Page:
History Music / SimpleMinds

17th Jun '17 1:51:39 PM nombretomado
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During the three years of fame and touring that followed ''Once Upon A Time'', the band took an interest in politics. This led to their only UK #1 single, "Mandela Day", and their next album, ''Street Fighting Years''. ''Street Fighting Years'' addressed political topics from [[UsefulNotes/TheApartheidEra Apartheid]] to UsefulNotes/TheTroubles to the BerlinWall. Musically, it brought back the subtlety of ''New Gold Dream'', though with acoustic rather than electronic instruments, creating a Celtic folk-rock sound. Once again, work took its toll, and Giblin and Gaynor both left during the recording sessions. ''Street Fighting Years'' rose to the top of the UK album charts, but America didn't want to hear about the worries of the world.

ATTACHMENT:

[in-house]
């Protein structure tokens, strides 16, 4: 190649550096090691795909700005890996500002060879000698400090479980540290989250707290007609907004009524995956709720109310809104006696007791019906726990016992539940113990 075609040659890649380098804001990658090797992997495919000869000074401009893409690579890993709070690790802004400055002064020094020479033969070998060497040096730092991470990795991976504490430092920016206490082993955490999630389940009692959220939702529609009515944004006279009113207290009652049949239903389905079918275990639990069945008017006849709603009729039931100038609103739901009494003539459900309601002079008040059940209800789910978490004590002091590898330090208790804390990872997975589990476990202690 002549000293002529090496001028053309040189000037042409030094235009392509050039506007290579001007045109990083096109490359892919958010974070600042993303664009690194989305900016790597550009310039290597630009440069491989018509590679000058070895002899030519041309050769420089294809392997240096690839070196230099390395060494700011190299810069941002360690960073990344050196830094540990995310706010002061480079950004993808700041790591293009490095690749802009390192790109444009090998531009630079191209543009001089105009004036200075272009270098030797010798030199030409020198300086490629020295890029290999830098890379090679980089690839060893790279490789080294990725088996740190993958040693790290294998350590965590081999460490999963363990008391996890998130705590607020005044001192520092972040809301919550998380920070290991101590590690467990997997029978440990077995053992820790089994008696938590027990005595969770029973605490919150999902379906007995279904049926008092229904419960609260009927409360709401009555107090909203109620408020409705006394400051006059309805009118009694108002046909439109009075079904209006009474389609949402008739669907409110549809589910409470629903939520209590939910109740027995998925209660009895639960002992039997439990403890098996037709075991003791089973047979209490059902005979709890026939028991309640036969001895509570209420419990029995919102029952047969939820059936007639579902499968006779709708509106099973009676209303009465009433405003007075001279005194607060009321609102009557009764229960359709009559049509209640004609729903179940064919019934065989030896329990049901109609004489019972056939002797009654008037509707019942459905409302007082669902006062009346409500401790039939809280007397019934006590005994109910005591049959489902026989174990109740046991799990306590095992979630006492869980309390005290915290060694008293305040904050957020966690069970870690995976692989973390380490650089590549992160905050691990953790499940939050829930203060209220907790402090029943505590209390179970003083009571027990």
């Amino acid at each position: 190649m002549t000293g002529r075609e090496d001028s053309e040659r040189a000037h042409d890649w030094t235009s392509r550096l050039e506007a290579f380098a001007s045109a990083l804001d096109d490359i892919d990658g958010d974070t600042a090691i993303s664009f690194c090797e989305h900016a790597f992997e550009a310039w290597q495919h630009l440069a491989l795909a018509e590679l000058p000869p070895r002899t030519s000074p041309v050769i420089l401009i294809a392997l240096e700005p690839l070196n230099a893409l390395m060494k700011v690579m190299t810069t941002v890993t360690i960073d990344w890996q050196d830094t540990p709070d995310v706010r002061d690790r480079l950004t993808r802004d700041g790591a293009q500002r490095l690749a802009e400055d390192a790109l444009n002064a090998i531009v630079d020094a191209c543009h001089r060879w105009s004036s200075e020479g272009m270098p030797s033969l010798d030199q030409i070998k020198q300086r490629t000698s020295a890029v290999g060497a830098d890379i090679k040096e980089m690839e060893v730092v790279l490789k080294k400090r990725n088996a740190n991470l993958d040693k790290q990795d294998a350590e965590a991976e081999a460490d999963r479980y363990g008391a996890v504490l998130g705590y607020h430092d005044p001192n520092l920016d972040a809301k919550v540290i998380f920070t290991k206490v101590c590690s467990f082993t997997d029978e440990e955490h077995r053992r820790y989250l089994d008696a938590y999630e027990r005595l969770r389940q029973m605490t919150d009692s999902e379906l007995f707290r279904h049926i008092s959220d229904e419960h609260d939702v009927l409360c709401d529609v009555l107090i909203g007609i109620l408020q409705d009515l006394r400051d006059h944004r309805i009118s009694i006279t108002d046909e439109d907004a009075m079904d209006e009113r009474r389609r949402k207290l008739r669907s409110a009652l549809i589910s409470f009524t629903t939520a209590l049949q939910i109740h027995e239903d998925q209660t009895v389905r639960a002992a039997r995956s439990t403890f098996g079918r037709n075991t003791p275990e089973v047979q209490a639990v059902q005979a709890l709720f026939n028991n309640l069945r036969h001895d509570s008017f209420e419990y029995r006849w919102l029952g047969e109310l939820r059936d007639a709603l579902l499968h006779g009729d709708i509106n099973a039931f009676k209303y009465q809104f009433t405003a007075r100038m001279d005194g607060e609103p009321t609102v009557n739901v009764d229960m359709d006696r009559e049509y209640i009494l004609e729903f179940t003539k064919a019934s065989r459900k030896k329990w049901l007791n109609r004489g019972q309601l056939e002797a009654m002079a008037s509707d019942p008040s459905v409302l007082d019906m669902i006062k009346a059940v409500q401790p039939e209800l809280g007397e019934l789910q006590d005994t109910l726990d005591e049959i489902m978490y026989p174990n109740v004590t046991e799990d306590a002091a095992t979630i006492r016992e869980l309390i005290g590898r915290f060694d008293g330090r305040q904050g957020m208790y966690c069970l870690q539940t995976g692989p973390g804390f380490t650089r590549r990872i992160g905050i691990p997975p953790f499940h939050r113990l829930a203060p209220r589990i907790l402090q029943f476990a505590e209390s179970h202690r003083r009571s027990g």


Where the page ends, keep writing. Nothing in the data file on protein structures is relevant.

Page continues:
to:

During the three years of fame and touring that followed ''Once Upon A Time'', the band took an interest in politics. This led to their only UK #1 single, "Mandela Day", and their next album, ''Street Fighting Years''. ''Street Fighting Years'' addressed political topics from [[UsefulNotes/TheApartheidEra Apartheid]] to UsefulNotes/TheTroubles to the BerlinWall.UsefulNotes/BerlinWall. Musically, it brought back the subtlety of ''New Gold Dream'', though with acoustic rather than electronic instruments, creating a Celtic folk-rock sound. Once again, work took its toll, and Giblin and Gaynor both left during the recording sessions. ''Street Fighting Years'' rose to the top of the UK album charts, but America didn't want to hear about the worries of the world.